North American Network Operators Group

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Re: Suggestion for improved identD

  • From: Derek Balling
  • Date: Fri May 22 14:12:21 1998

>    What I don't understand is why you can't just present the IP
>    address, and the time of the mis-behavior to the network owners;
>    they should be able to identify the responsible person from the
>    dial-up authentication (RADIUS or other) logs.  Even if there is a
>    complete network behind the dial-up (or ISDN or whatever), there
>    *had* to be an authentication of some sort to establish the
>    connection, or they have bigger problems that will not be solved
>    by a "better IDENT".  At worst, they can delegate the problem to
>    whoever authenticated: "Find and solve the problem before we allow
>    any of your connections.  If this cuts off several people that's
>    *your* problem.  Its your subnet and your account.  You are
>    responsible for it.  Fix it."

I think the answer to this question is that a LOT of ISP admins don't have
the time to handle the flood of complaints that would come about from
IRC-based complaints. This is why many of the larger ISP's at some point in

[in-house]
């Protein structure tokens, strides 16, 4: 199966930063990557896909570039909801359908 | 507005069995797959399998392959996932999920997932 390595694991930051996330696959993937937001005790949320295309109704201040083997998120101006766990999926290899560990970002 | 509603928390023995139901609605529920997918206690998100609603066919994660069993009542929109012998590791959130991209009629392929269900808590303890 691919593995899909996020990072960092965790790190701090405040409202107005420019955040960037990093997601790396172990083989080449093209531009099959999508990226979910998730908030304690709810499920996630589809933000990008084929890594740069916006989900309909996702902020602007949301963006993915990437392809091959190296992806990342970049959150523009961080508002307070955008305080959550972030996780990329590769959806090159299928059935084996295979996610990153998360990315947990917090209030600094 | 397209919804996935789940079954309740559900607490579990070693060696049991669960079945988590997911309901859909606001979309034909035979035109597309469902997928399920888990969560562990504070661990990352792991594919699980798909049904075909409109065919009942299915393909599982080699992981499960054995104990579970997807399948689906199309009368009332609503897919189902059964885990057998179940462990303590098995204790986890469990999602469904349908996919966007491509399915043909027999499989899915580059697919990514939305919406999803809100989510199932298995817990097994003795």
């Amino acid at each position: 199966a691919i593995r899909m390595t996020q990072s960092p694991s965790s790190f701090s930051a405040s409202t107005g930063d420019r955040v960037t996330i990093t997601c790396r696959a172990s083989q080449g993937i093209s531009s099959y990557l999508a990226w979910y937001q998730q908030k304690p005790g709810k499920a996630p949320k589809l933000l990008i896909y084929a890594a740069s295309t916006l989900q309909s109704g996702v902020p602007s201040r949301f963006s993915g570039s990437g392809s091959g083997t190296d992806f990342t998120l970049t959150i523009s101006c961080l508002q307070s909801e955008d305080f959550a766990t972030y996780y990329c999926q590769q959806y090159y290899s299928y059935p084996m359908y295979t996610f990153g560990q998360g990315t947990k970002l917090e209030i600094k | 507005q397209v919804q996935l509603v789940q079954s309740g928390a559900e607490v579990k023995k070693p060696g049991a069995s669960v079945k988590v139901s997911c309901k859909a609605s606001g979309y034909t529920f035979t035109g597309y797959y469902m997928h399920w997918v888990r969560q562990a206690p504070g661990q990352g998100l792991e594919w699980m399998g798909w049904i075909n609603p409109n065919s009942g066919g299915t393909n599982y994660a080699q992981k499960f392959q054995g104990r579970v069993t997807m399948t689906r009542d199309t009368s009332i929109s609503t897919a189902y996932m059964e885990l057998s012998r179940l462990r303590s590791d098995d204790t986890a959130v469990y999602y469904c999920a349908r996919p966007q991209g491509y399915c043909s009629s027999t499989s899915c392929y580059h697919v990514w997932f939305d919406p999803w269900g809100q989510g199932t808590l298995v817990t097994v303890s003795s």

time get banned from IRC servers in general... As an example, there are
plenty of Netcom users who have made "general IRC attacks" (channel
takeovers, nuking users, etc.) and Netcom is banned, as a whole, from a
number of servers (or at least was several years ago when last I used IRC).
Complaints to Netcom would generally go unanswered because when it came to
having time to deal with complaints, IRC ones - which generally come down
to a he-said,she-said situation, go ignored. A user can produce "a log of
what happened", but give me 10 minutes with vi and I can produce an IRC log
that says the Pope pronounced Jesus a pagan wizard. 

Not that I personally care about IRC Servers' demands (I personally
consider them a good idea turned into a hideous waste of bandwidth), but
their concern is real, from their point-of-view, and the network admins
they need to deal with generally are unresponsive because of the very
nature of IRC.